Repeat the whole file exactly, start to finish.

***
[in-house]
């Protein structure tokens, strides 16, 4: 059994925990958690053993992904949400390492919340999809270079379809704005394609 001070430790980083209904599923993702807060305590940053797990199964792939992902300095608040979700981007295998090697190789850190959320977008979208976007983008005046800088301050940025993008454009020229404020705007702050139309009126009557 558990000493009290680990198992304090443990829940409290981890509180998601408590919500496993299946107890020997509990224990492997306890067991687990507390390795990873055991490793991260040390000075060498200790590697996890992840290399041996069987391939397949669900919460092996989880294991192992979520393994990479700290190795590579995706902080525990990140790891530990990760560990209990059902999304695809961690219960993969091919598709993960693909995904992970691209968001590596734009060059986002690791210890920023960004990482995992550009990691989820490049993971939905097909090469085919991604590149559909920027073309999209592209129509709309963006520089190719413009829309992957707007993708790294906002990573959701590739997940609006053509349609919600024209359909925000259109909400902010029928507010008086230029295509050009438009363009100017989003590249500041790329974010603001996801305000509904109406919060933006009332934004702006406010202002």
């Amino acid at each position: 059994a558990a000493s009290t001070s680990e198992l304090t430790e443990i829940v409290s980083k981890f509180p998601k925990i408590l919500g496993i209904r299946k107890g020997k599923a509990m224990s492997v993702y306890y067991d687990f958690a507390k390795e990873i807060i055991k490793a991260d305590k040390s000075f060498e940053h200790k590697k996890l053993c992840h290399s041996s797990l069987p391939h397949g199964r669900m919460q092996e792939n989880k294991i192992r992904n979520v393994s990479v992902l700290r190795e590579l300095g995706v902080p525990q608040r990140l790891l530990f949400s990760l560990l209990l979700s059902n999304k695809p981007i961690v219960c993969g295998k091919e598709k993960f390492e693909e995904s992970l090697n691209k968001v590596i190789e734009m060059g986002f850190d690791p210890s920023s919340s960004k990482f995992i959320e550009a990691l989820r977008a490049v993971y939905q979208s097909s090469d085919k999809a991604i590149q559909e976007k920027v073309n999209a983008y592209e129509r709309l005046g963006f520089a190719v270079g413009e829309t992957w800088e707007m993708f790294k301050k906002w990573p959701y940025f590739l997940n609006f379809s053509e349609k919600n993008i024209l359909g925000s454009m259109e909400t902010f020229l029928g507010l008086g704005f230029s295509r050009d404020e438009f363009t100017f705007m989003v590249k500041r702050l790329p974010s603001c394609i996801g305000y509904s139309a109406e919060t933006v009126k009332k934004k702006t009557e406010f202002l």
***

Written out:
[in-house]
């Protein structure tokens, strides 16, 4: 059994925990958690053993992904949400390492919340999809270079379809704005394609 001070430790980083209904599923993702807060305590940053797990199964792939992902300095608040979700981007295998090697190789850190959320977008979208976007983008005046800088301050940025993008454009020229404020705007702050139309009126009557 558990000493009290680990198992304090443990829940409290981890509180998601408590919500496993299946107890020997509990224990492997306890067991687990507390390795990873055991490793991260040390000075060498200790590697996890992840290399041996069987391939397949669900919460092996989880294991192992979520393994990479700290190795590579995706902080525990990140790891530990990760560990209990059902999304695809961690219960993969091919598709993960693909995904992970691209968001590596734009060059986002690791210890920023960004990482995992550009990691989820490049993971939905097909090469085919991604590149559909920027073309999209592209129509709309963006520089190719413009829309992957707007993708790294906002990573959701590739997940609006053509349609919600024209359909925000259109909400902010029928507010008086230029295509050009438009363009100017989003590249500041790329974010603001996801305000509904109406919060933006009332934004702006406010202002």
């Amino acid at each position: 059994a558990a000493s009290t001070s680990e198992l304090t430790e443990i829940v409290s980083k981890f509180p998601k925990i408590l919500g496993i209904r299946k107890g020997k599923a509990m224990s492997v993702y306890y067991d687990f958690a507390k390795e990873i807060i055991k490793a991260d305590k040390s000075f060498e940053h200790k590697k996890l053993c992840h290399s041996s797990l069987p391939h397949g199964r669900m919460q092996e792939n989880k294991i192992r992904n979520v393994s990479v992902l700290r190795e590579l300095g995706v902080p525990q608040r990140l790891l530990f949400s990760l560990l209990l979700s059902n999304k695809p981007i961690v219960c993969g295998k091919e598709k993960f390492e693909e995904s992970l090697n691209k968001v590596i190789e734009m060059g986002f850190d690791p210890s920023s919340s960004k990482f995992i959320e550009a990691l989820r977008a490049v993971y939905q979208s097909s090469d085919k999809a991604i590149q559909e976007k920027v073309n999209a983008y592209e129509r709309l005046g963006f520089a190719v270079g413009e829309t992957w800088e707007m993708f790294k301050k906002w990573p959701y940025f590739l997940n609006f379809s053509e349609k919600n993008i024209l359909g925000s454009m259109e909400t902010f020229l029928g507010l008086g704005f230029s295509r050009d404020e438009f363009t100017f705007m989003v590249k500041r702050l790329p974010s603001c394609i996801g305000y509904s139309a109406e919060t933006v009126k009332k934004k702006t009557e406010f202002l």